These revelations appeared in Fairfax newspapers this morning following a Freedom of Information (FOI) request by the media outlet which was directed to the Department of Resources, Energy and Tourism. The application was said to be rejected because it involved a confidential document from an “intelligence agency”.
Senator Bob Brown, leader of the Greens has called on the minister responsible for the department, Martin Ferguson to agree to the release of the documents so that the extent of the involvement of Mr Ferguson in organising the surveillance of the protesters can be brought to light.
Revelations of security agencies, be they state or federal police or higher spying on protesters have been around a long time in Australia and indeed many states, notably Queensland in the mid-to-late 1900’s have been clearly observed to have actively participated in the surveillance of protesters. Queensland too came down hard on protesters who marched the streets in contravention of draconian laws during the Bjelke-Petersen era in Queensland, arresting and charging many.
At university, it was also said that ASIO were involved in spying on certain protesters, particularly those of the loopy left who are supporters of groups like S0cialist Alliance and the like, the sort of groups against any use of intelligence services in the first place, be it for peaceful purposes or otherwise.
On occasion when observing protests during my student days, aside from the boys and girls in blue coming onto campus to ensure that protests didn’t get too rowdy and that the targets of protests and university property didn’t have damage inflicted upon them I could have sworn I saw besuited men snapping the protesters getting rowdy.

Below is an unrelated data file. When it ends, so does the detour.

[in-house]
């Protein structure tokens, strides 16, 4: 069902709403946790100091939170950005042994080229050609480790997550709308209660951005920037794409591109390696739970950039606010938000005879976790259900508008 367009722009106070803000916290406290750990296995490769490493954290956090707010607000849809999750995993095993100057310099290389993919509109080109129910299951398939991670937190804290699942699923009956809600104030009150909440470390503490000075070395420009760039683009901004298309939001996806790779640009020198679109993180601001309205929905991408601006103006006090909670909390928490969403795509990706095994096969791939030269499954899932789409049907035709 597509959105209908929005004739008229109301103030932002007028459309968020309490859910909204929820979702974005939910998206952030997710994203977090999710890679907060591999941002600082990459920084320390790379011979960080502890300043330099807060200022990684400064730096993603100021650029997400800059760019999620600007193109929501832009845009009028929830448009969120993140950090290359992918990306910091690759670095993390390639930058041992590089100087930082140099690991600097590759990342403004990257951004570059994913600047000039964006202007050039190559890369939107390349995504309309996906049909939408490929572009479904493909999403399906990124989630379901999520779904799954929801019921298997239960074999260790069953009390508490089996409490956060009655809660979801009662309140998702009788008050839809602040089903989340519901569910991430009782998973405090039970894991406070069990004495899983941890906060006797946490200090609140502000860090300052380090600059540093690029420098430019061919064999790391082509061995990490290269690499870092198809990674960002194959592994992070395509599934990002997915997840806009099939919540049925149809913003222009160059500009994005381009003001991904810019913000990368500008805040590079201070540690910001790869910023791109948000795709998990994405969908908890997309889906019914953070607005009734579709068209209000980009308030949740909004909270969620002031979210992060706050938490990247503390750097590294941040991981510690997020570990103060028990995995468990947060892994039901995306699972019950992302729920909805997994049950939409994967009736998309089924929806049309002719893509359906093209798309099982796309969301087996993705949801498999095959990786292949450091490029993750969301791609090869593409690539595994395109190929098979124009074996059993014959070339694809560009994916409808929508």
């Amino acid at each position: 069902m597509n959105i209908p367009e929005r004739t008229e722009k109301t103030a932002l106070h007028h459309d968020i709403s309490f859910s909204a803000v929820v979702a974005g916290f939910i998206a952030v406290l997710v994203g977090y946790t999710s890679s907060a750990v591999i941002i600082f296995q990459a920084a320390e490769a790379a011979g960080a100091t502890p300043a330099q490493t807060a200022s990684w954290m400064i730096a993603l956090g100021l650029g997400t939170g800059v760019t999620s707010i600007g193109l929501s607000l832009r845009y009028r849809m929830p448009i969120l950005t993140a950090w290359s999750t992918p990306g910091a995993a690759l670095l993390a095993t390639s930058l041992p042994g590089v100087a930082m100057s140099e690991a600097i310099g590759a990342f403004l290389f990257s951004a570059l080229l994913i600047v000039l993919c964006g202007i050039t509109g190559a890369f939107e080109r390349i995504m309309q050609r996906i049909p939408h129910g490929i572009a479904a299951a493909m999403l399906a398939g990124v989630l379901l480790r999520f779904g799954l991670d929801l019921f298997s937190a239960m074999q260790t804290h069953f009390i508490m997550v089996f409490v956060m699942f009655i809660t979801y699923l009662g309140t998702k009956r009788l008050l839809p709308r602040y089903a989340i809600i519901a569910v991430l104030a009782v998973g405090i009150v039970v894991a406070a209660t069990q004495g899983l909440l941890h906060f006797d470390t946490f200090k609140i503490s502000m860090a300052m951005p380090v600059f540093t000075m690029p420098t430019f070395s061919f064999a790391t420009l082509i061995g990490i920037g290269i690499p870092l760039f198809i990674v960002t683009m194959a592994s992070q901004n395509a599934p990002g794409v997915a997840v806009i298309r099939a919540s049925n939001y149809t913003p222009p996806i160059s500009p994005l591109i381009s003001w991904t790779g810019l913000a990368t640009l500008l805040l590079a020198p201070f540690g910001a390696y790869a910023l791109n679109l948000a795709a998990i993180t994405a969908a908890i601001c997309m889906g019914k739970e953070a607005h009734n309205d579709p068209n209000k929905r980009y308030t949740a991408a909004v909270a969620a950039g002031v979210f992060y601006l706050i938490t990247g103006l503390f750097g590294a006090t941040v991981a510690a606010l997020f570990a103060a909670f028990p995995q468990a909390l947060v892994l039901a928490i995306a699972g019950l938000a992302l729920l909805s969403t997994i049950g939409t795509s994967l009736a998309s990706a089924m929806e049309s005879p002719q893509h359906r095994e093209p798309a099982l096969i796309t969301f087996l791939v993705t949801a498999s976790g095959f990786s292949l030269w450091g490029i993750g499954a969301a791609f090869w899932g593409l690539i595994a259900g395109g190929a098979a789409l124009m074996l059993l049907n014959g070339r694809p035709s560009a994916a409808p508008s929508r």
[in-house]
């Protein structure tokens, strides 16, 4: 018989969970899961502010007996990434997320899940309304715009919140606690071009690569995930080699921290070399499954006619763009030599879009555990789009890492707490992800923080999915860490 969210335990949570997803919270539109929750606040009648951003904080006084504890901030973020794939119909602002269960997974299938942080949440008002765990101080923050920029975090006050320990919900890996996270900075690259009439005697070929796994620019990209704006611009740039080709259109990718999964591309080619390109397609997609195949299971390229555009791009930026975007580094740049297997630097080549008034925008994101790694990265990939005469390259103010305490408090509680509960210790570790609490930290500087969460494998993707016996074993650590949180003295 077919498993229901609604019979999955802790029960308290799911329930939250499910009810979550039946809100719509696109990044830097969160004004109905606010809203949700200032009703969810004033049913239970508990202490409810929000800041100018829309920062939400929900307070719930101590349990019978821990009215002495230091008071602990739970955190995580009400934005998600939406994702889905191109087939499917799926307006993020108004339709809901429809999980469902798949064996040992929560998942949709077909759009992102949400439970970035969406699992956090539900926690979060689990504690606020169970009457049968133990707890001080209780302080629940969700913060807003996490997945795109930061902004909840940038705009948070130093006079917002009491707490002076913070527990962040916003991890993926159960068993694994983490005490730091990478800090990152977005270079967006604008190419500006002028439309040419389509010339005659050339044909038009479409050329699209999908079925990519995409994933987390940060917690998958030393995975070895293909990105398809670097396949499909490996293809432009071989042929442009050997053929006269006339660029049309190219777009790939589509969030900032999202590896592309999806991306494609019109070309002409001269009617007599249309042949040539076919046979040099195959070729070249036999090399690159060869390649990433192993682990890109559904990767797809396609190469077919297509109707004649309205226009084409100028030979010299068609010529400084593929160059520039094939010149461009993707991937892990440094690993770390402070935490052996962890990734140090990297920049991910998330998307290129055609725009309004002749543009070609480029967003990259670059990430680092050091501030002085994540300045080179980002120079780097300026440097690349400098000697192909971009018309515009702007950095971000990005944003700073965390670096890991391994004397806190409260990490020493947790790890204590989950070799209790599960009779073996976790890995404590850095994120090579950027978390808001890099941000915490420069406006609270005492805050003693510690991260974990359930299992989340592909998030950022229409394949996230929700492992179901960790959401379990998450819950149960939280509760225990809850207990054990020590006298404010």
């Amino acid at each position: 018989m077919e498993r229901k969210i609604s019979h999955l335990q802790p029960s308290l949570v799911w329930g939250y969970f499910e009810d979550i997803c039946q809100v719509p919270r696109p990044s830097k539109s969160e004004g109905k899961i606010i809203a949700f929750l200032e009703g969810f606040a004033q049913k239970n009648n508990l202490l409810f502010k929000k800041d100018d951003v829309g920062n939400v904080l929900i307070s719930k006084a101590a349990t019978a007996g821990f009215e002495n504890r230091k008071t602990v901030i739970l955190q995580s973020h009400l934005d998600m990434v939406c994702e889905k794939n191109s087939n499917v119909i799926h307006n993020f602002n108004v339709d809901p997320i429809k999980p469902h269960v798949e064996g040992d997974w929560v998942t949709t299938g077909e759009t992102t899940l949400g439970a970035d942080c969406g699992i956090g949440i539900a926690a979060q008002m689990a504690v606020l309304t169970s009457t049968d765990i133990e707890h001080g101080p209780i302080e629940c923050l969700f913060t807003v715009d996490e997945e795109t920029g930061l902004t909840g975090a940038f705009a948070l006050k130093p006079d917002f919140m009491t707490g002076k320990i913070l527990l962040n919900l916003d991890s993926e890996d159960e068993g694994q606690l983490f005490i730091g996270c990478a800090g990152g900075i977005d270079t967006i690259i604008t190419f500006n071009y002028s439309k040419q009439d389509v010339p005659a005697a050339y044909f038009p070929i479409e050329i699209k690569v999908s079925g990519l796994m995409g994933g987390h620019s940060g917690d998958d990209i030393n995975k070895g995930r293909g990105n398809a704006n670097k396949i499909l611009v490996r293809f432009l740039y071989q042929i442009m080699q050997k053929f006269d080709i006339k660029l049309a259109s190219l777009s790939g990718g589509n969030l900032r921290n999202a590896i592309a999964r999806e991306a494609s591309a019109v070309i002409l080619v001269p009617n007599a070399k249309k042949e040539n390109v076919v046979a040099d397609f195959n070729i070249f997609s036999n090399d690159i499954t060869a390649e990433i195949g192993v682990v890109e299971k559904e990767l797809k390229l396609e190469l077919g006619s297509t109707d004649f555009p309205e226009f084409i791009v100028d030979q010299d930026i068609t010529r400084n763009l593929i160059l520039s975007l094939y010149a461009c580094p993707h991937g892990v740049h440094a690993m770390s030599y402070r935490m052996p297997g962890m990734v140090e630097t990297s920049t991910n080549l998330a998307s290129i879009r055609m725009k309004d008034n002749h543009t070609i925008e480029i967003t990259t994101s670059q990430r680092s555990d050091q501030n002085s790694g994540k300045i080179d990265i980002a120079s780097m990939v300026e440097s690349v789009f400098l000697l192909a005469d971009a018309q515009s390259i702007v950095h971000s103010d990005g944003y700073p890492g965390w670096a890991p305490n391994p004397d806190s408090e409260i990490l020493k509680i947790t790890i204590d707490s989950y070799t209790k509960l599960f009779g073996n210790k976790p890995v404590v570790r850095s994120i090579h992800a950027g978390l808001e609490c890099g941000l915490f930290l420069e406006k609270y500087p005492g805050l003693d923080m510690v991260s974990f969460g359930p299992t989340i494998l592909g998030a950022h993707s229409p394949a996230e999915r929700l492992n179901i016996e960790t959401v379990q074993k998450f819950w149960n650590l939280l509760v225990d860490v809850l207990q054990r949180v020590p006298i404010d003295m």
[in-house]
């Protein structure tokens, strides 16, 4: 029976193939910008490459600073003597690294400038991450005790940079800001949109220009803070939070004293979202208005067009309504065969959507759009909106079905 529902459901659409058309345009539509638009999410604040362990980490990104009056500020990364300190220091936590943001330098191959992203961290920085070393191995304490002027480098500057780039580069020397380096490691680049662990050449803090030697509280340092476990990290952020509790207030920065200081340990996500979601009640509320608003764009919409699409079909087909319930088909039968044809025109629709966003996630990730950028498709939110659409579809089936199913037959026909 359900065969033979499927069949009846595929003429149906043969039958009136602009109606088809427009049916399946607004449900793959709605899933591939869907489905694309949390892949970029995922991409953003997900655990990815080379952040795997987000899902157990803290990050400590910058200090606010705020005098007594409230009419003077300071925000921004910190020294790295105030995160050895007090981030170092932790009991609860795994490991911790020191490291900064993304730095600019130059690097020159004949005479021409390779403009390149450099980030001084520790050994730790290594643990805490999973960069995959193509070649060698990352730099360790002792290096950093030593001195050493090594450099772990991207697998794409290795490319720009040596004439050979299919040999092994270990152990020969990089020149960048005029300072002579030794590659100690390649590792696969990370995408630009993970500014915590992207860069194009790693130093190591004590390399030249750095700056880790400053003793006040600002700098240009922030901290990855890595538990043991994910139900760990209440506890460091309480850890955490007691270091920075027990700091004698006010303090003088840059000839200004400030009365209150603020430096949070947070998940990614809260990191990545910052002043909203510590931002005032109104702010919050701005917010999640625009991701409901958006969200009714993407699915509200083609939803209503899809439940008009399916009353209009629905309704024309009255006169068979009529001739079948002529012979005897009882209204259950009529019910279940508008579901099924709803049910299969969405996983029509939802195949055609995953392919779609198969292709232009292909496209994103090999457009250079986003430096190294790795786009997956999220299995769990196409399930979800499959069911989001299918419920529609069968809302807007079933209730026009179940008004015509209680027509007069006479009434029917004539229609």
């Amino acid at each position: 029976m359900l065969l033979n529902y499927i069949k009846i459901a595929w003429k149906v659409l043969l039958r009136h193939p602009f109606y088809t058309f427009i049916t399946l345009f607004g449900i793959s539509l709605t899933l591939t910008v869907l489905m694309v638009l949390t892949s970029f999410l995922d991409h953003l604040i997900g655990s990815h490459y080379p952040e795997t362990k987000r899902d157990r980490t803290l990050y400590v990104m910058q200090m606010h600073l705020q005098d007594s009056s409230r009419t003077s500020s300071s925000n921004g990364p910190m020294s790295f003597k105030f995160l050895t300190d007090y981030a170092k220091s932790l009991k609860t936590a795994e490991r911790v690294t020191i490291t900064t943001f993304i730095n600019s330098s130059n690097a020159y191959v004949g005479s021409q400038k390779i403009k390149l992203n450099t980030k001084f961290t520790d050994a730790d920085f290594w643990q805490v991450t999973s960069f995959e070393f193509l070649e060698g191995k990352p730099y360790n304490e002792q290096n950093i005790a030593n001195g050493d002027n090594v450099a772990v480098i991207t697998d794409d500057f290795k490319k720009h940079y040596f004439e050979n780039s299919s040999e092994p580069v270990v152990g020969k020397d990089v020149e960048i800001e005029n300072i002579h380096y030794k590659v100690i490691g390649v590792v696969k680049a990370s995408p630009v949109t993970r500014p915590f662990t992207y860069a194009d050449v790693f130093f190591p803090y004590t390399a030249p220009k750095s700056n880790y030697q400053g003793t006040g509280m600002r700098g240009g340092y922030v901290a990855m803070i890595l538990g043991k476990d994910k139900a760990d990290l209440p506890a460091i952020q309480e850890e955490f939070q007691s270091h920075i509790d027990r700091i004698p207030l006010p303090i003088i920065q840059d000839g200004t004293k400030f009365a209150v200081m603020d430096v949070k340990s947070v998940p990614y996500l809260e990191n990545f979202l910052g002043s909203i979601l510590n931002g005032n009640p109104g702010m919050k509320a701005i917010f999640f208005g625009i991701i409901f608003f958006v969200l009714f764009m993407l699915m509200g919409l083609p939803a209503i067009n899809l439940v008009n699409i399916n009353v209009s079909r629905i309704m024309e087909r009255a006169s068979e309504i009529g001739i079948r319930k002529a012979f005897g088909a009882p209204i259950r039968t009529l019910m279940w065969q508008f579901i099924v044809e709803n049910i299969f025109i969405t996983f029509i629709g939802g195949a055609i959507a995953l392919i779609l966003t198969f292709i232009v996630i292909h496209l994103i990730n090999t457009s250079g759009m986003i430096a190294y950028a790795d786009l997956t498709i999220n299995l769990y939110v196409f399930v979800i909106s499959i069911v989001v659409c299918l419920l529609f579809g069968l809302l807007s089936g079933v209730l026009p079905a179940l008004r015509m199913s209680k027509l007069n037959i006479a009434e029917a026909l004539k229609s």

These were men adorned in black suits, with tell-tale sunglasses with mobile phones raised every now taking happy snaps of the not so happy revolutionaries engaging in chanting incantations, sometimes into the atmosphere and sometimes at the objects of their collective ire, university administrators, public figures and even the police. But then I could just be paranoid with an overactive imagination.
Is it really such a bad thing to have security services engaged in spying on groups in society that are causing a bit of noise, sometimes a bit of damage or even a lot or perhaps even engaged in acts as serious as eco-terrorism?
Perhaps if ASIO are engaged in observing your everyday kind of protest gig where a bunch of people are just getting loud and boisterous and not really causing harm to anyone or property then their attendance would be complete overkill. This is relevant if there is no particular person or group that is being targeted and it is just an issue is being prosecuted by a march of a small group with a few signs.
That all changes when there is someone or a group of people who police or intelligence agencies have identified as being a direct threat to a particular person or persons or the interests of an organisation. In that case, it is entirely justifiable for high-level intelligence agencies to be involved in the investigation and oversight of such militant people or groups.
In all other cases the men and women of our state police would more than suffice as security and surveillance, with the ability to arrest protesters disregarding lawful directions or committing criminal acts.
Surveillance of people in most cases is not a necessary evil, but it is a reality that we have to get used to in some situations, particularly if we have been a bit on the naughty side.
New Senator for New South Wales and Foreign Minister designate has used his first trip overseas to visit our long term ally in the far reaches of Earth, New Zealand. The incoming Minister for Foreign Affairs headed there this week to meet with parliamentary colleagues while he finds his feet in the crucial role.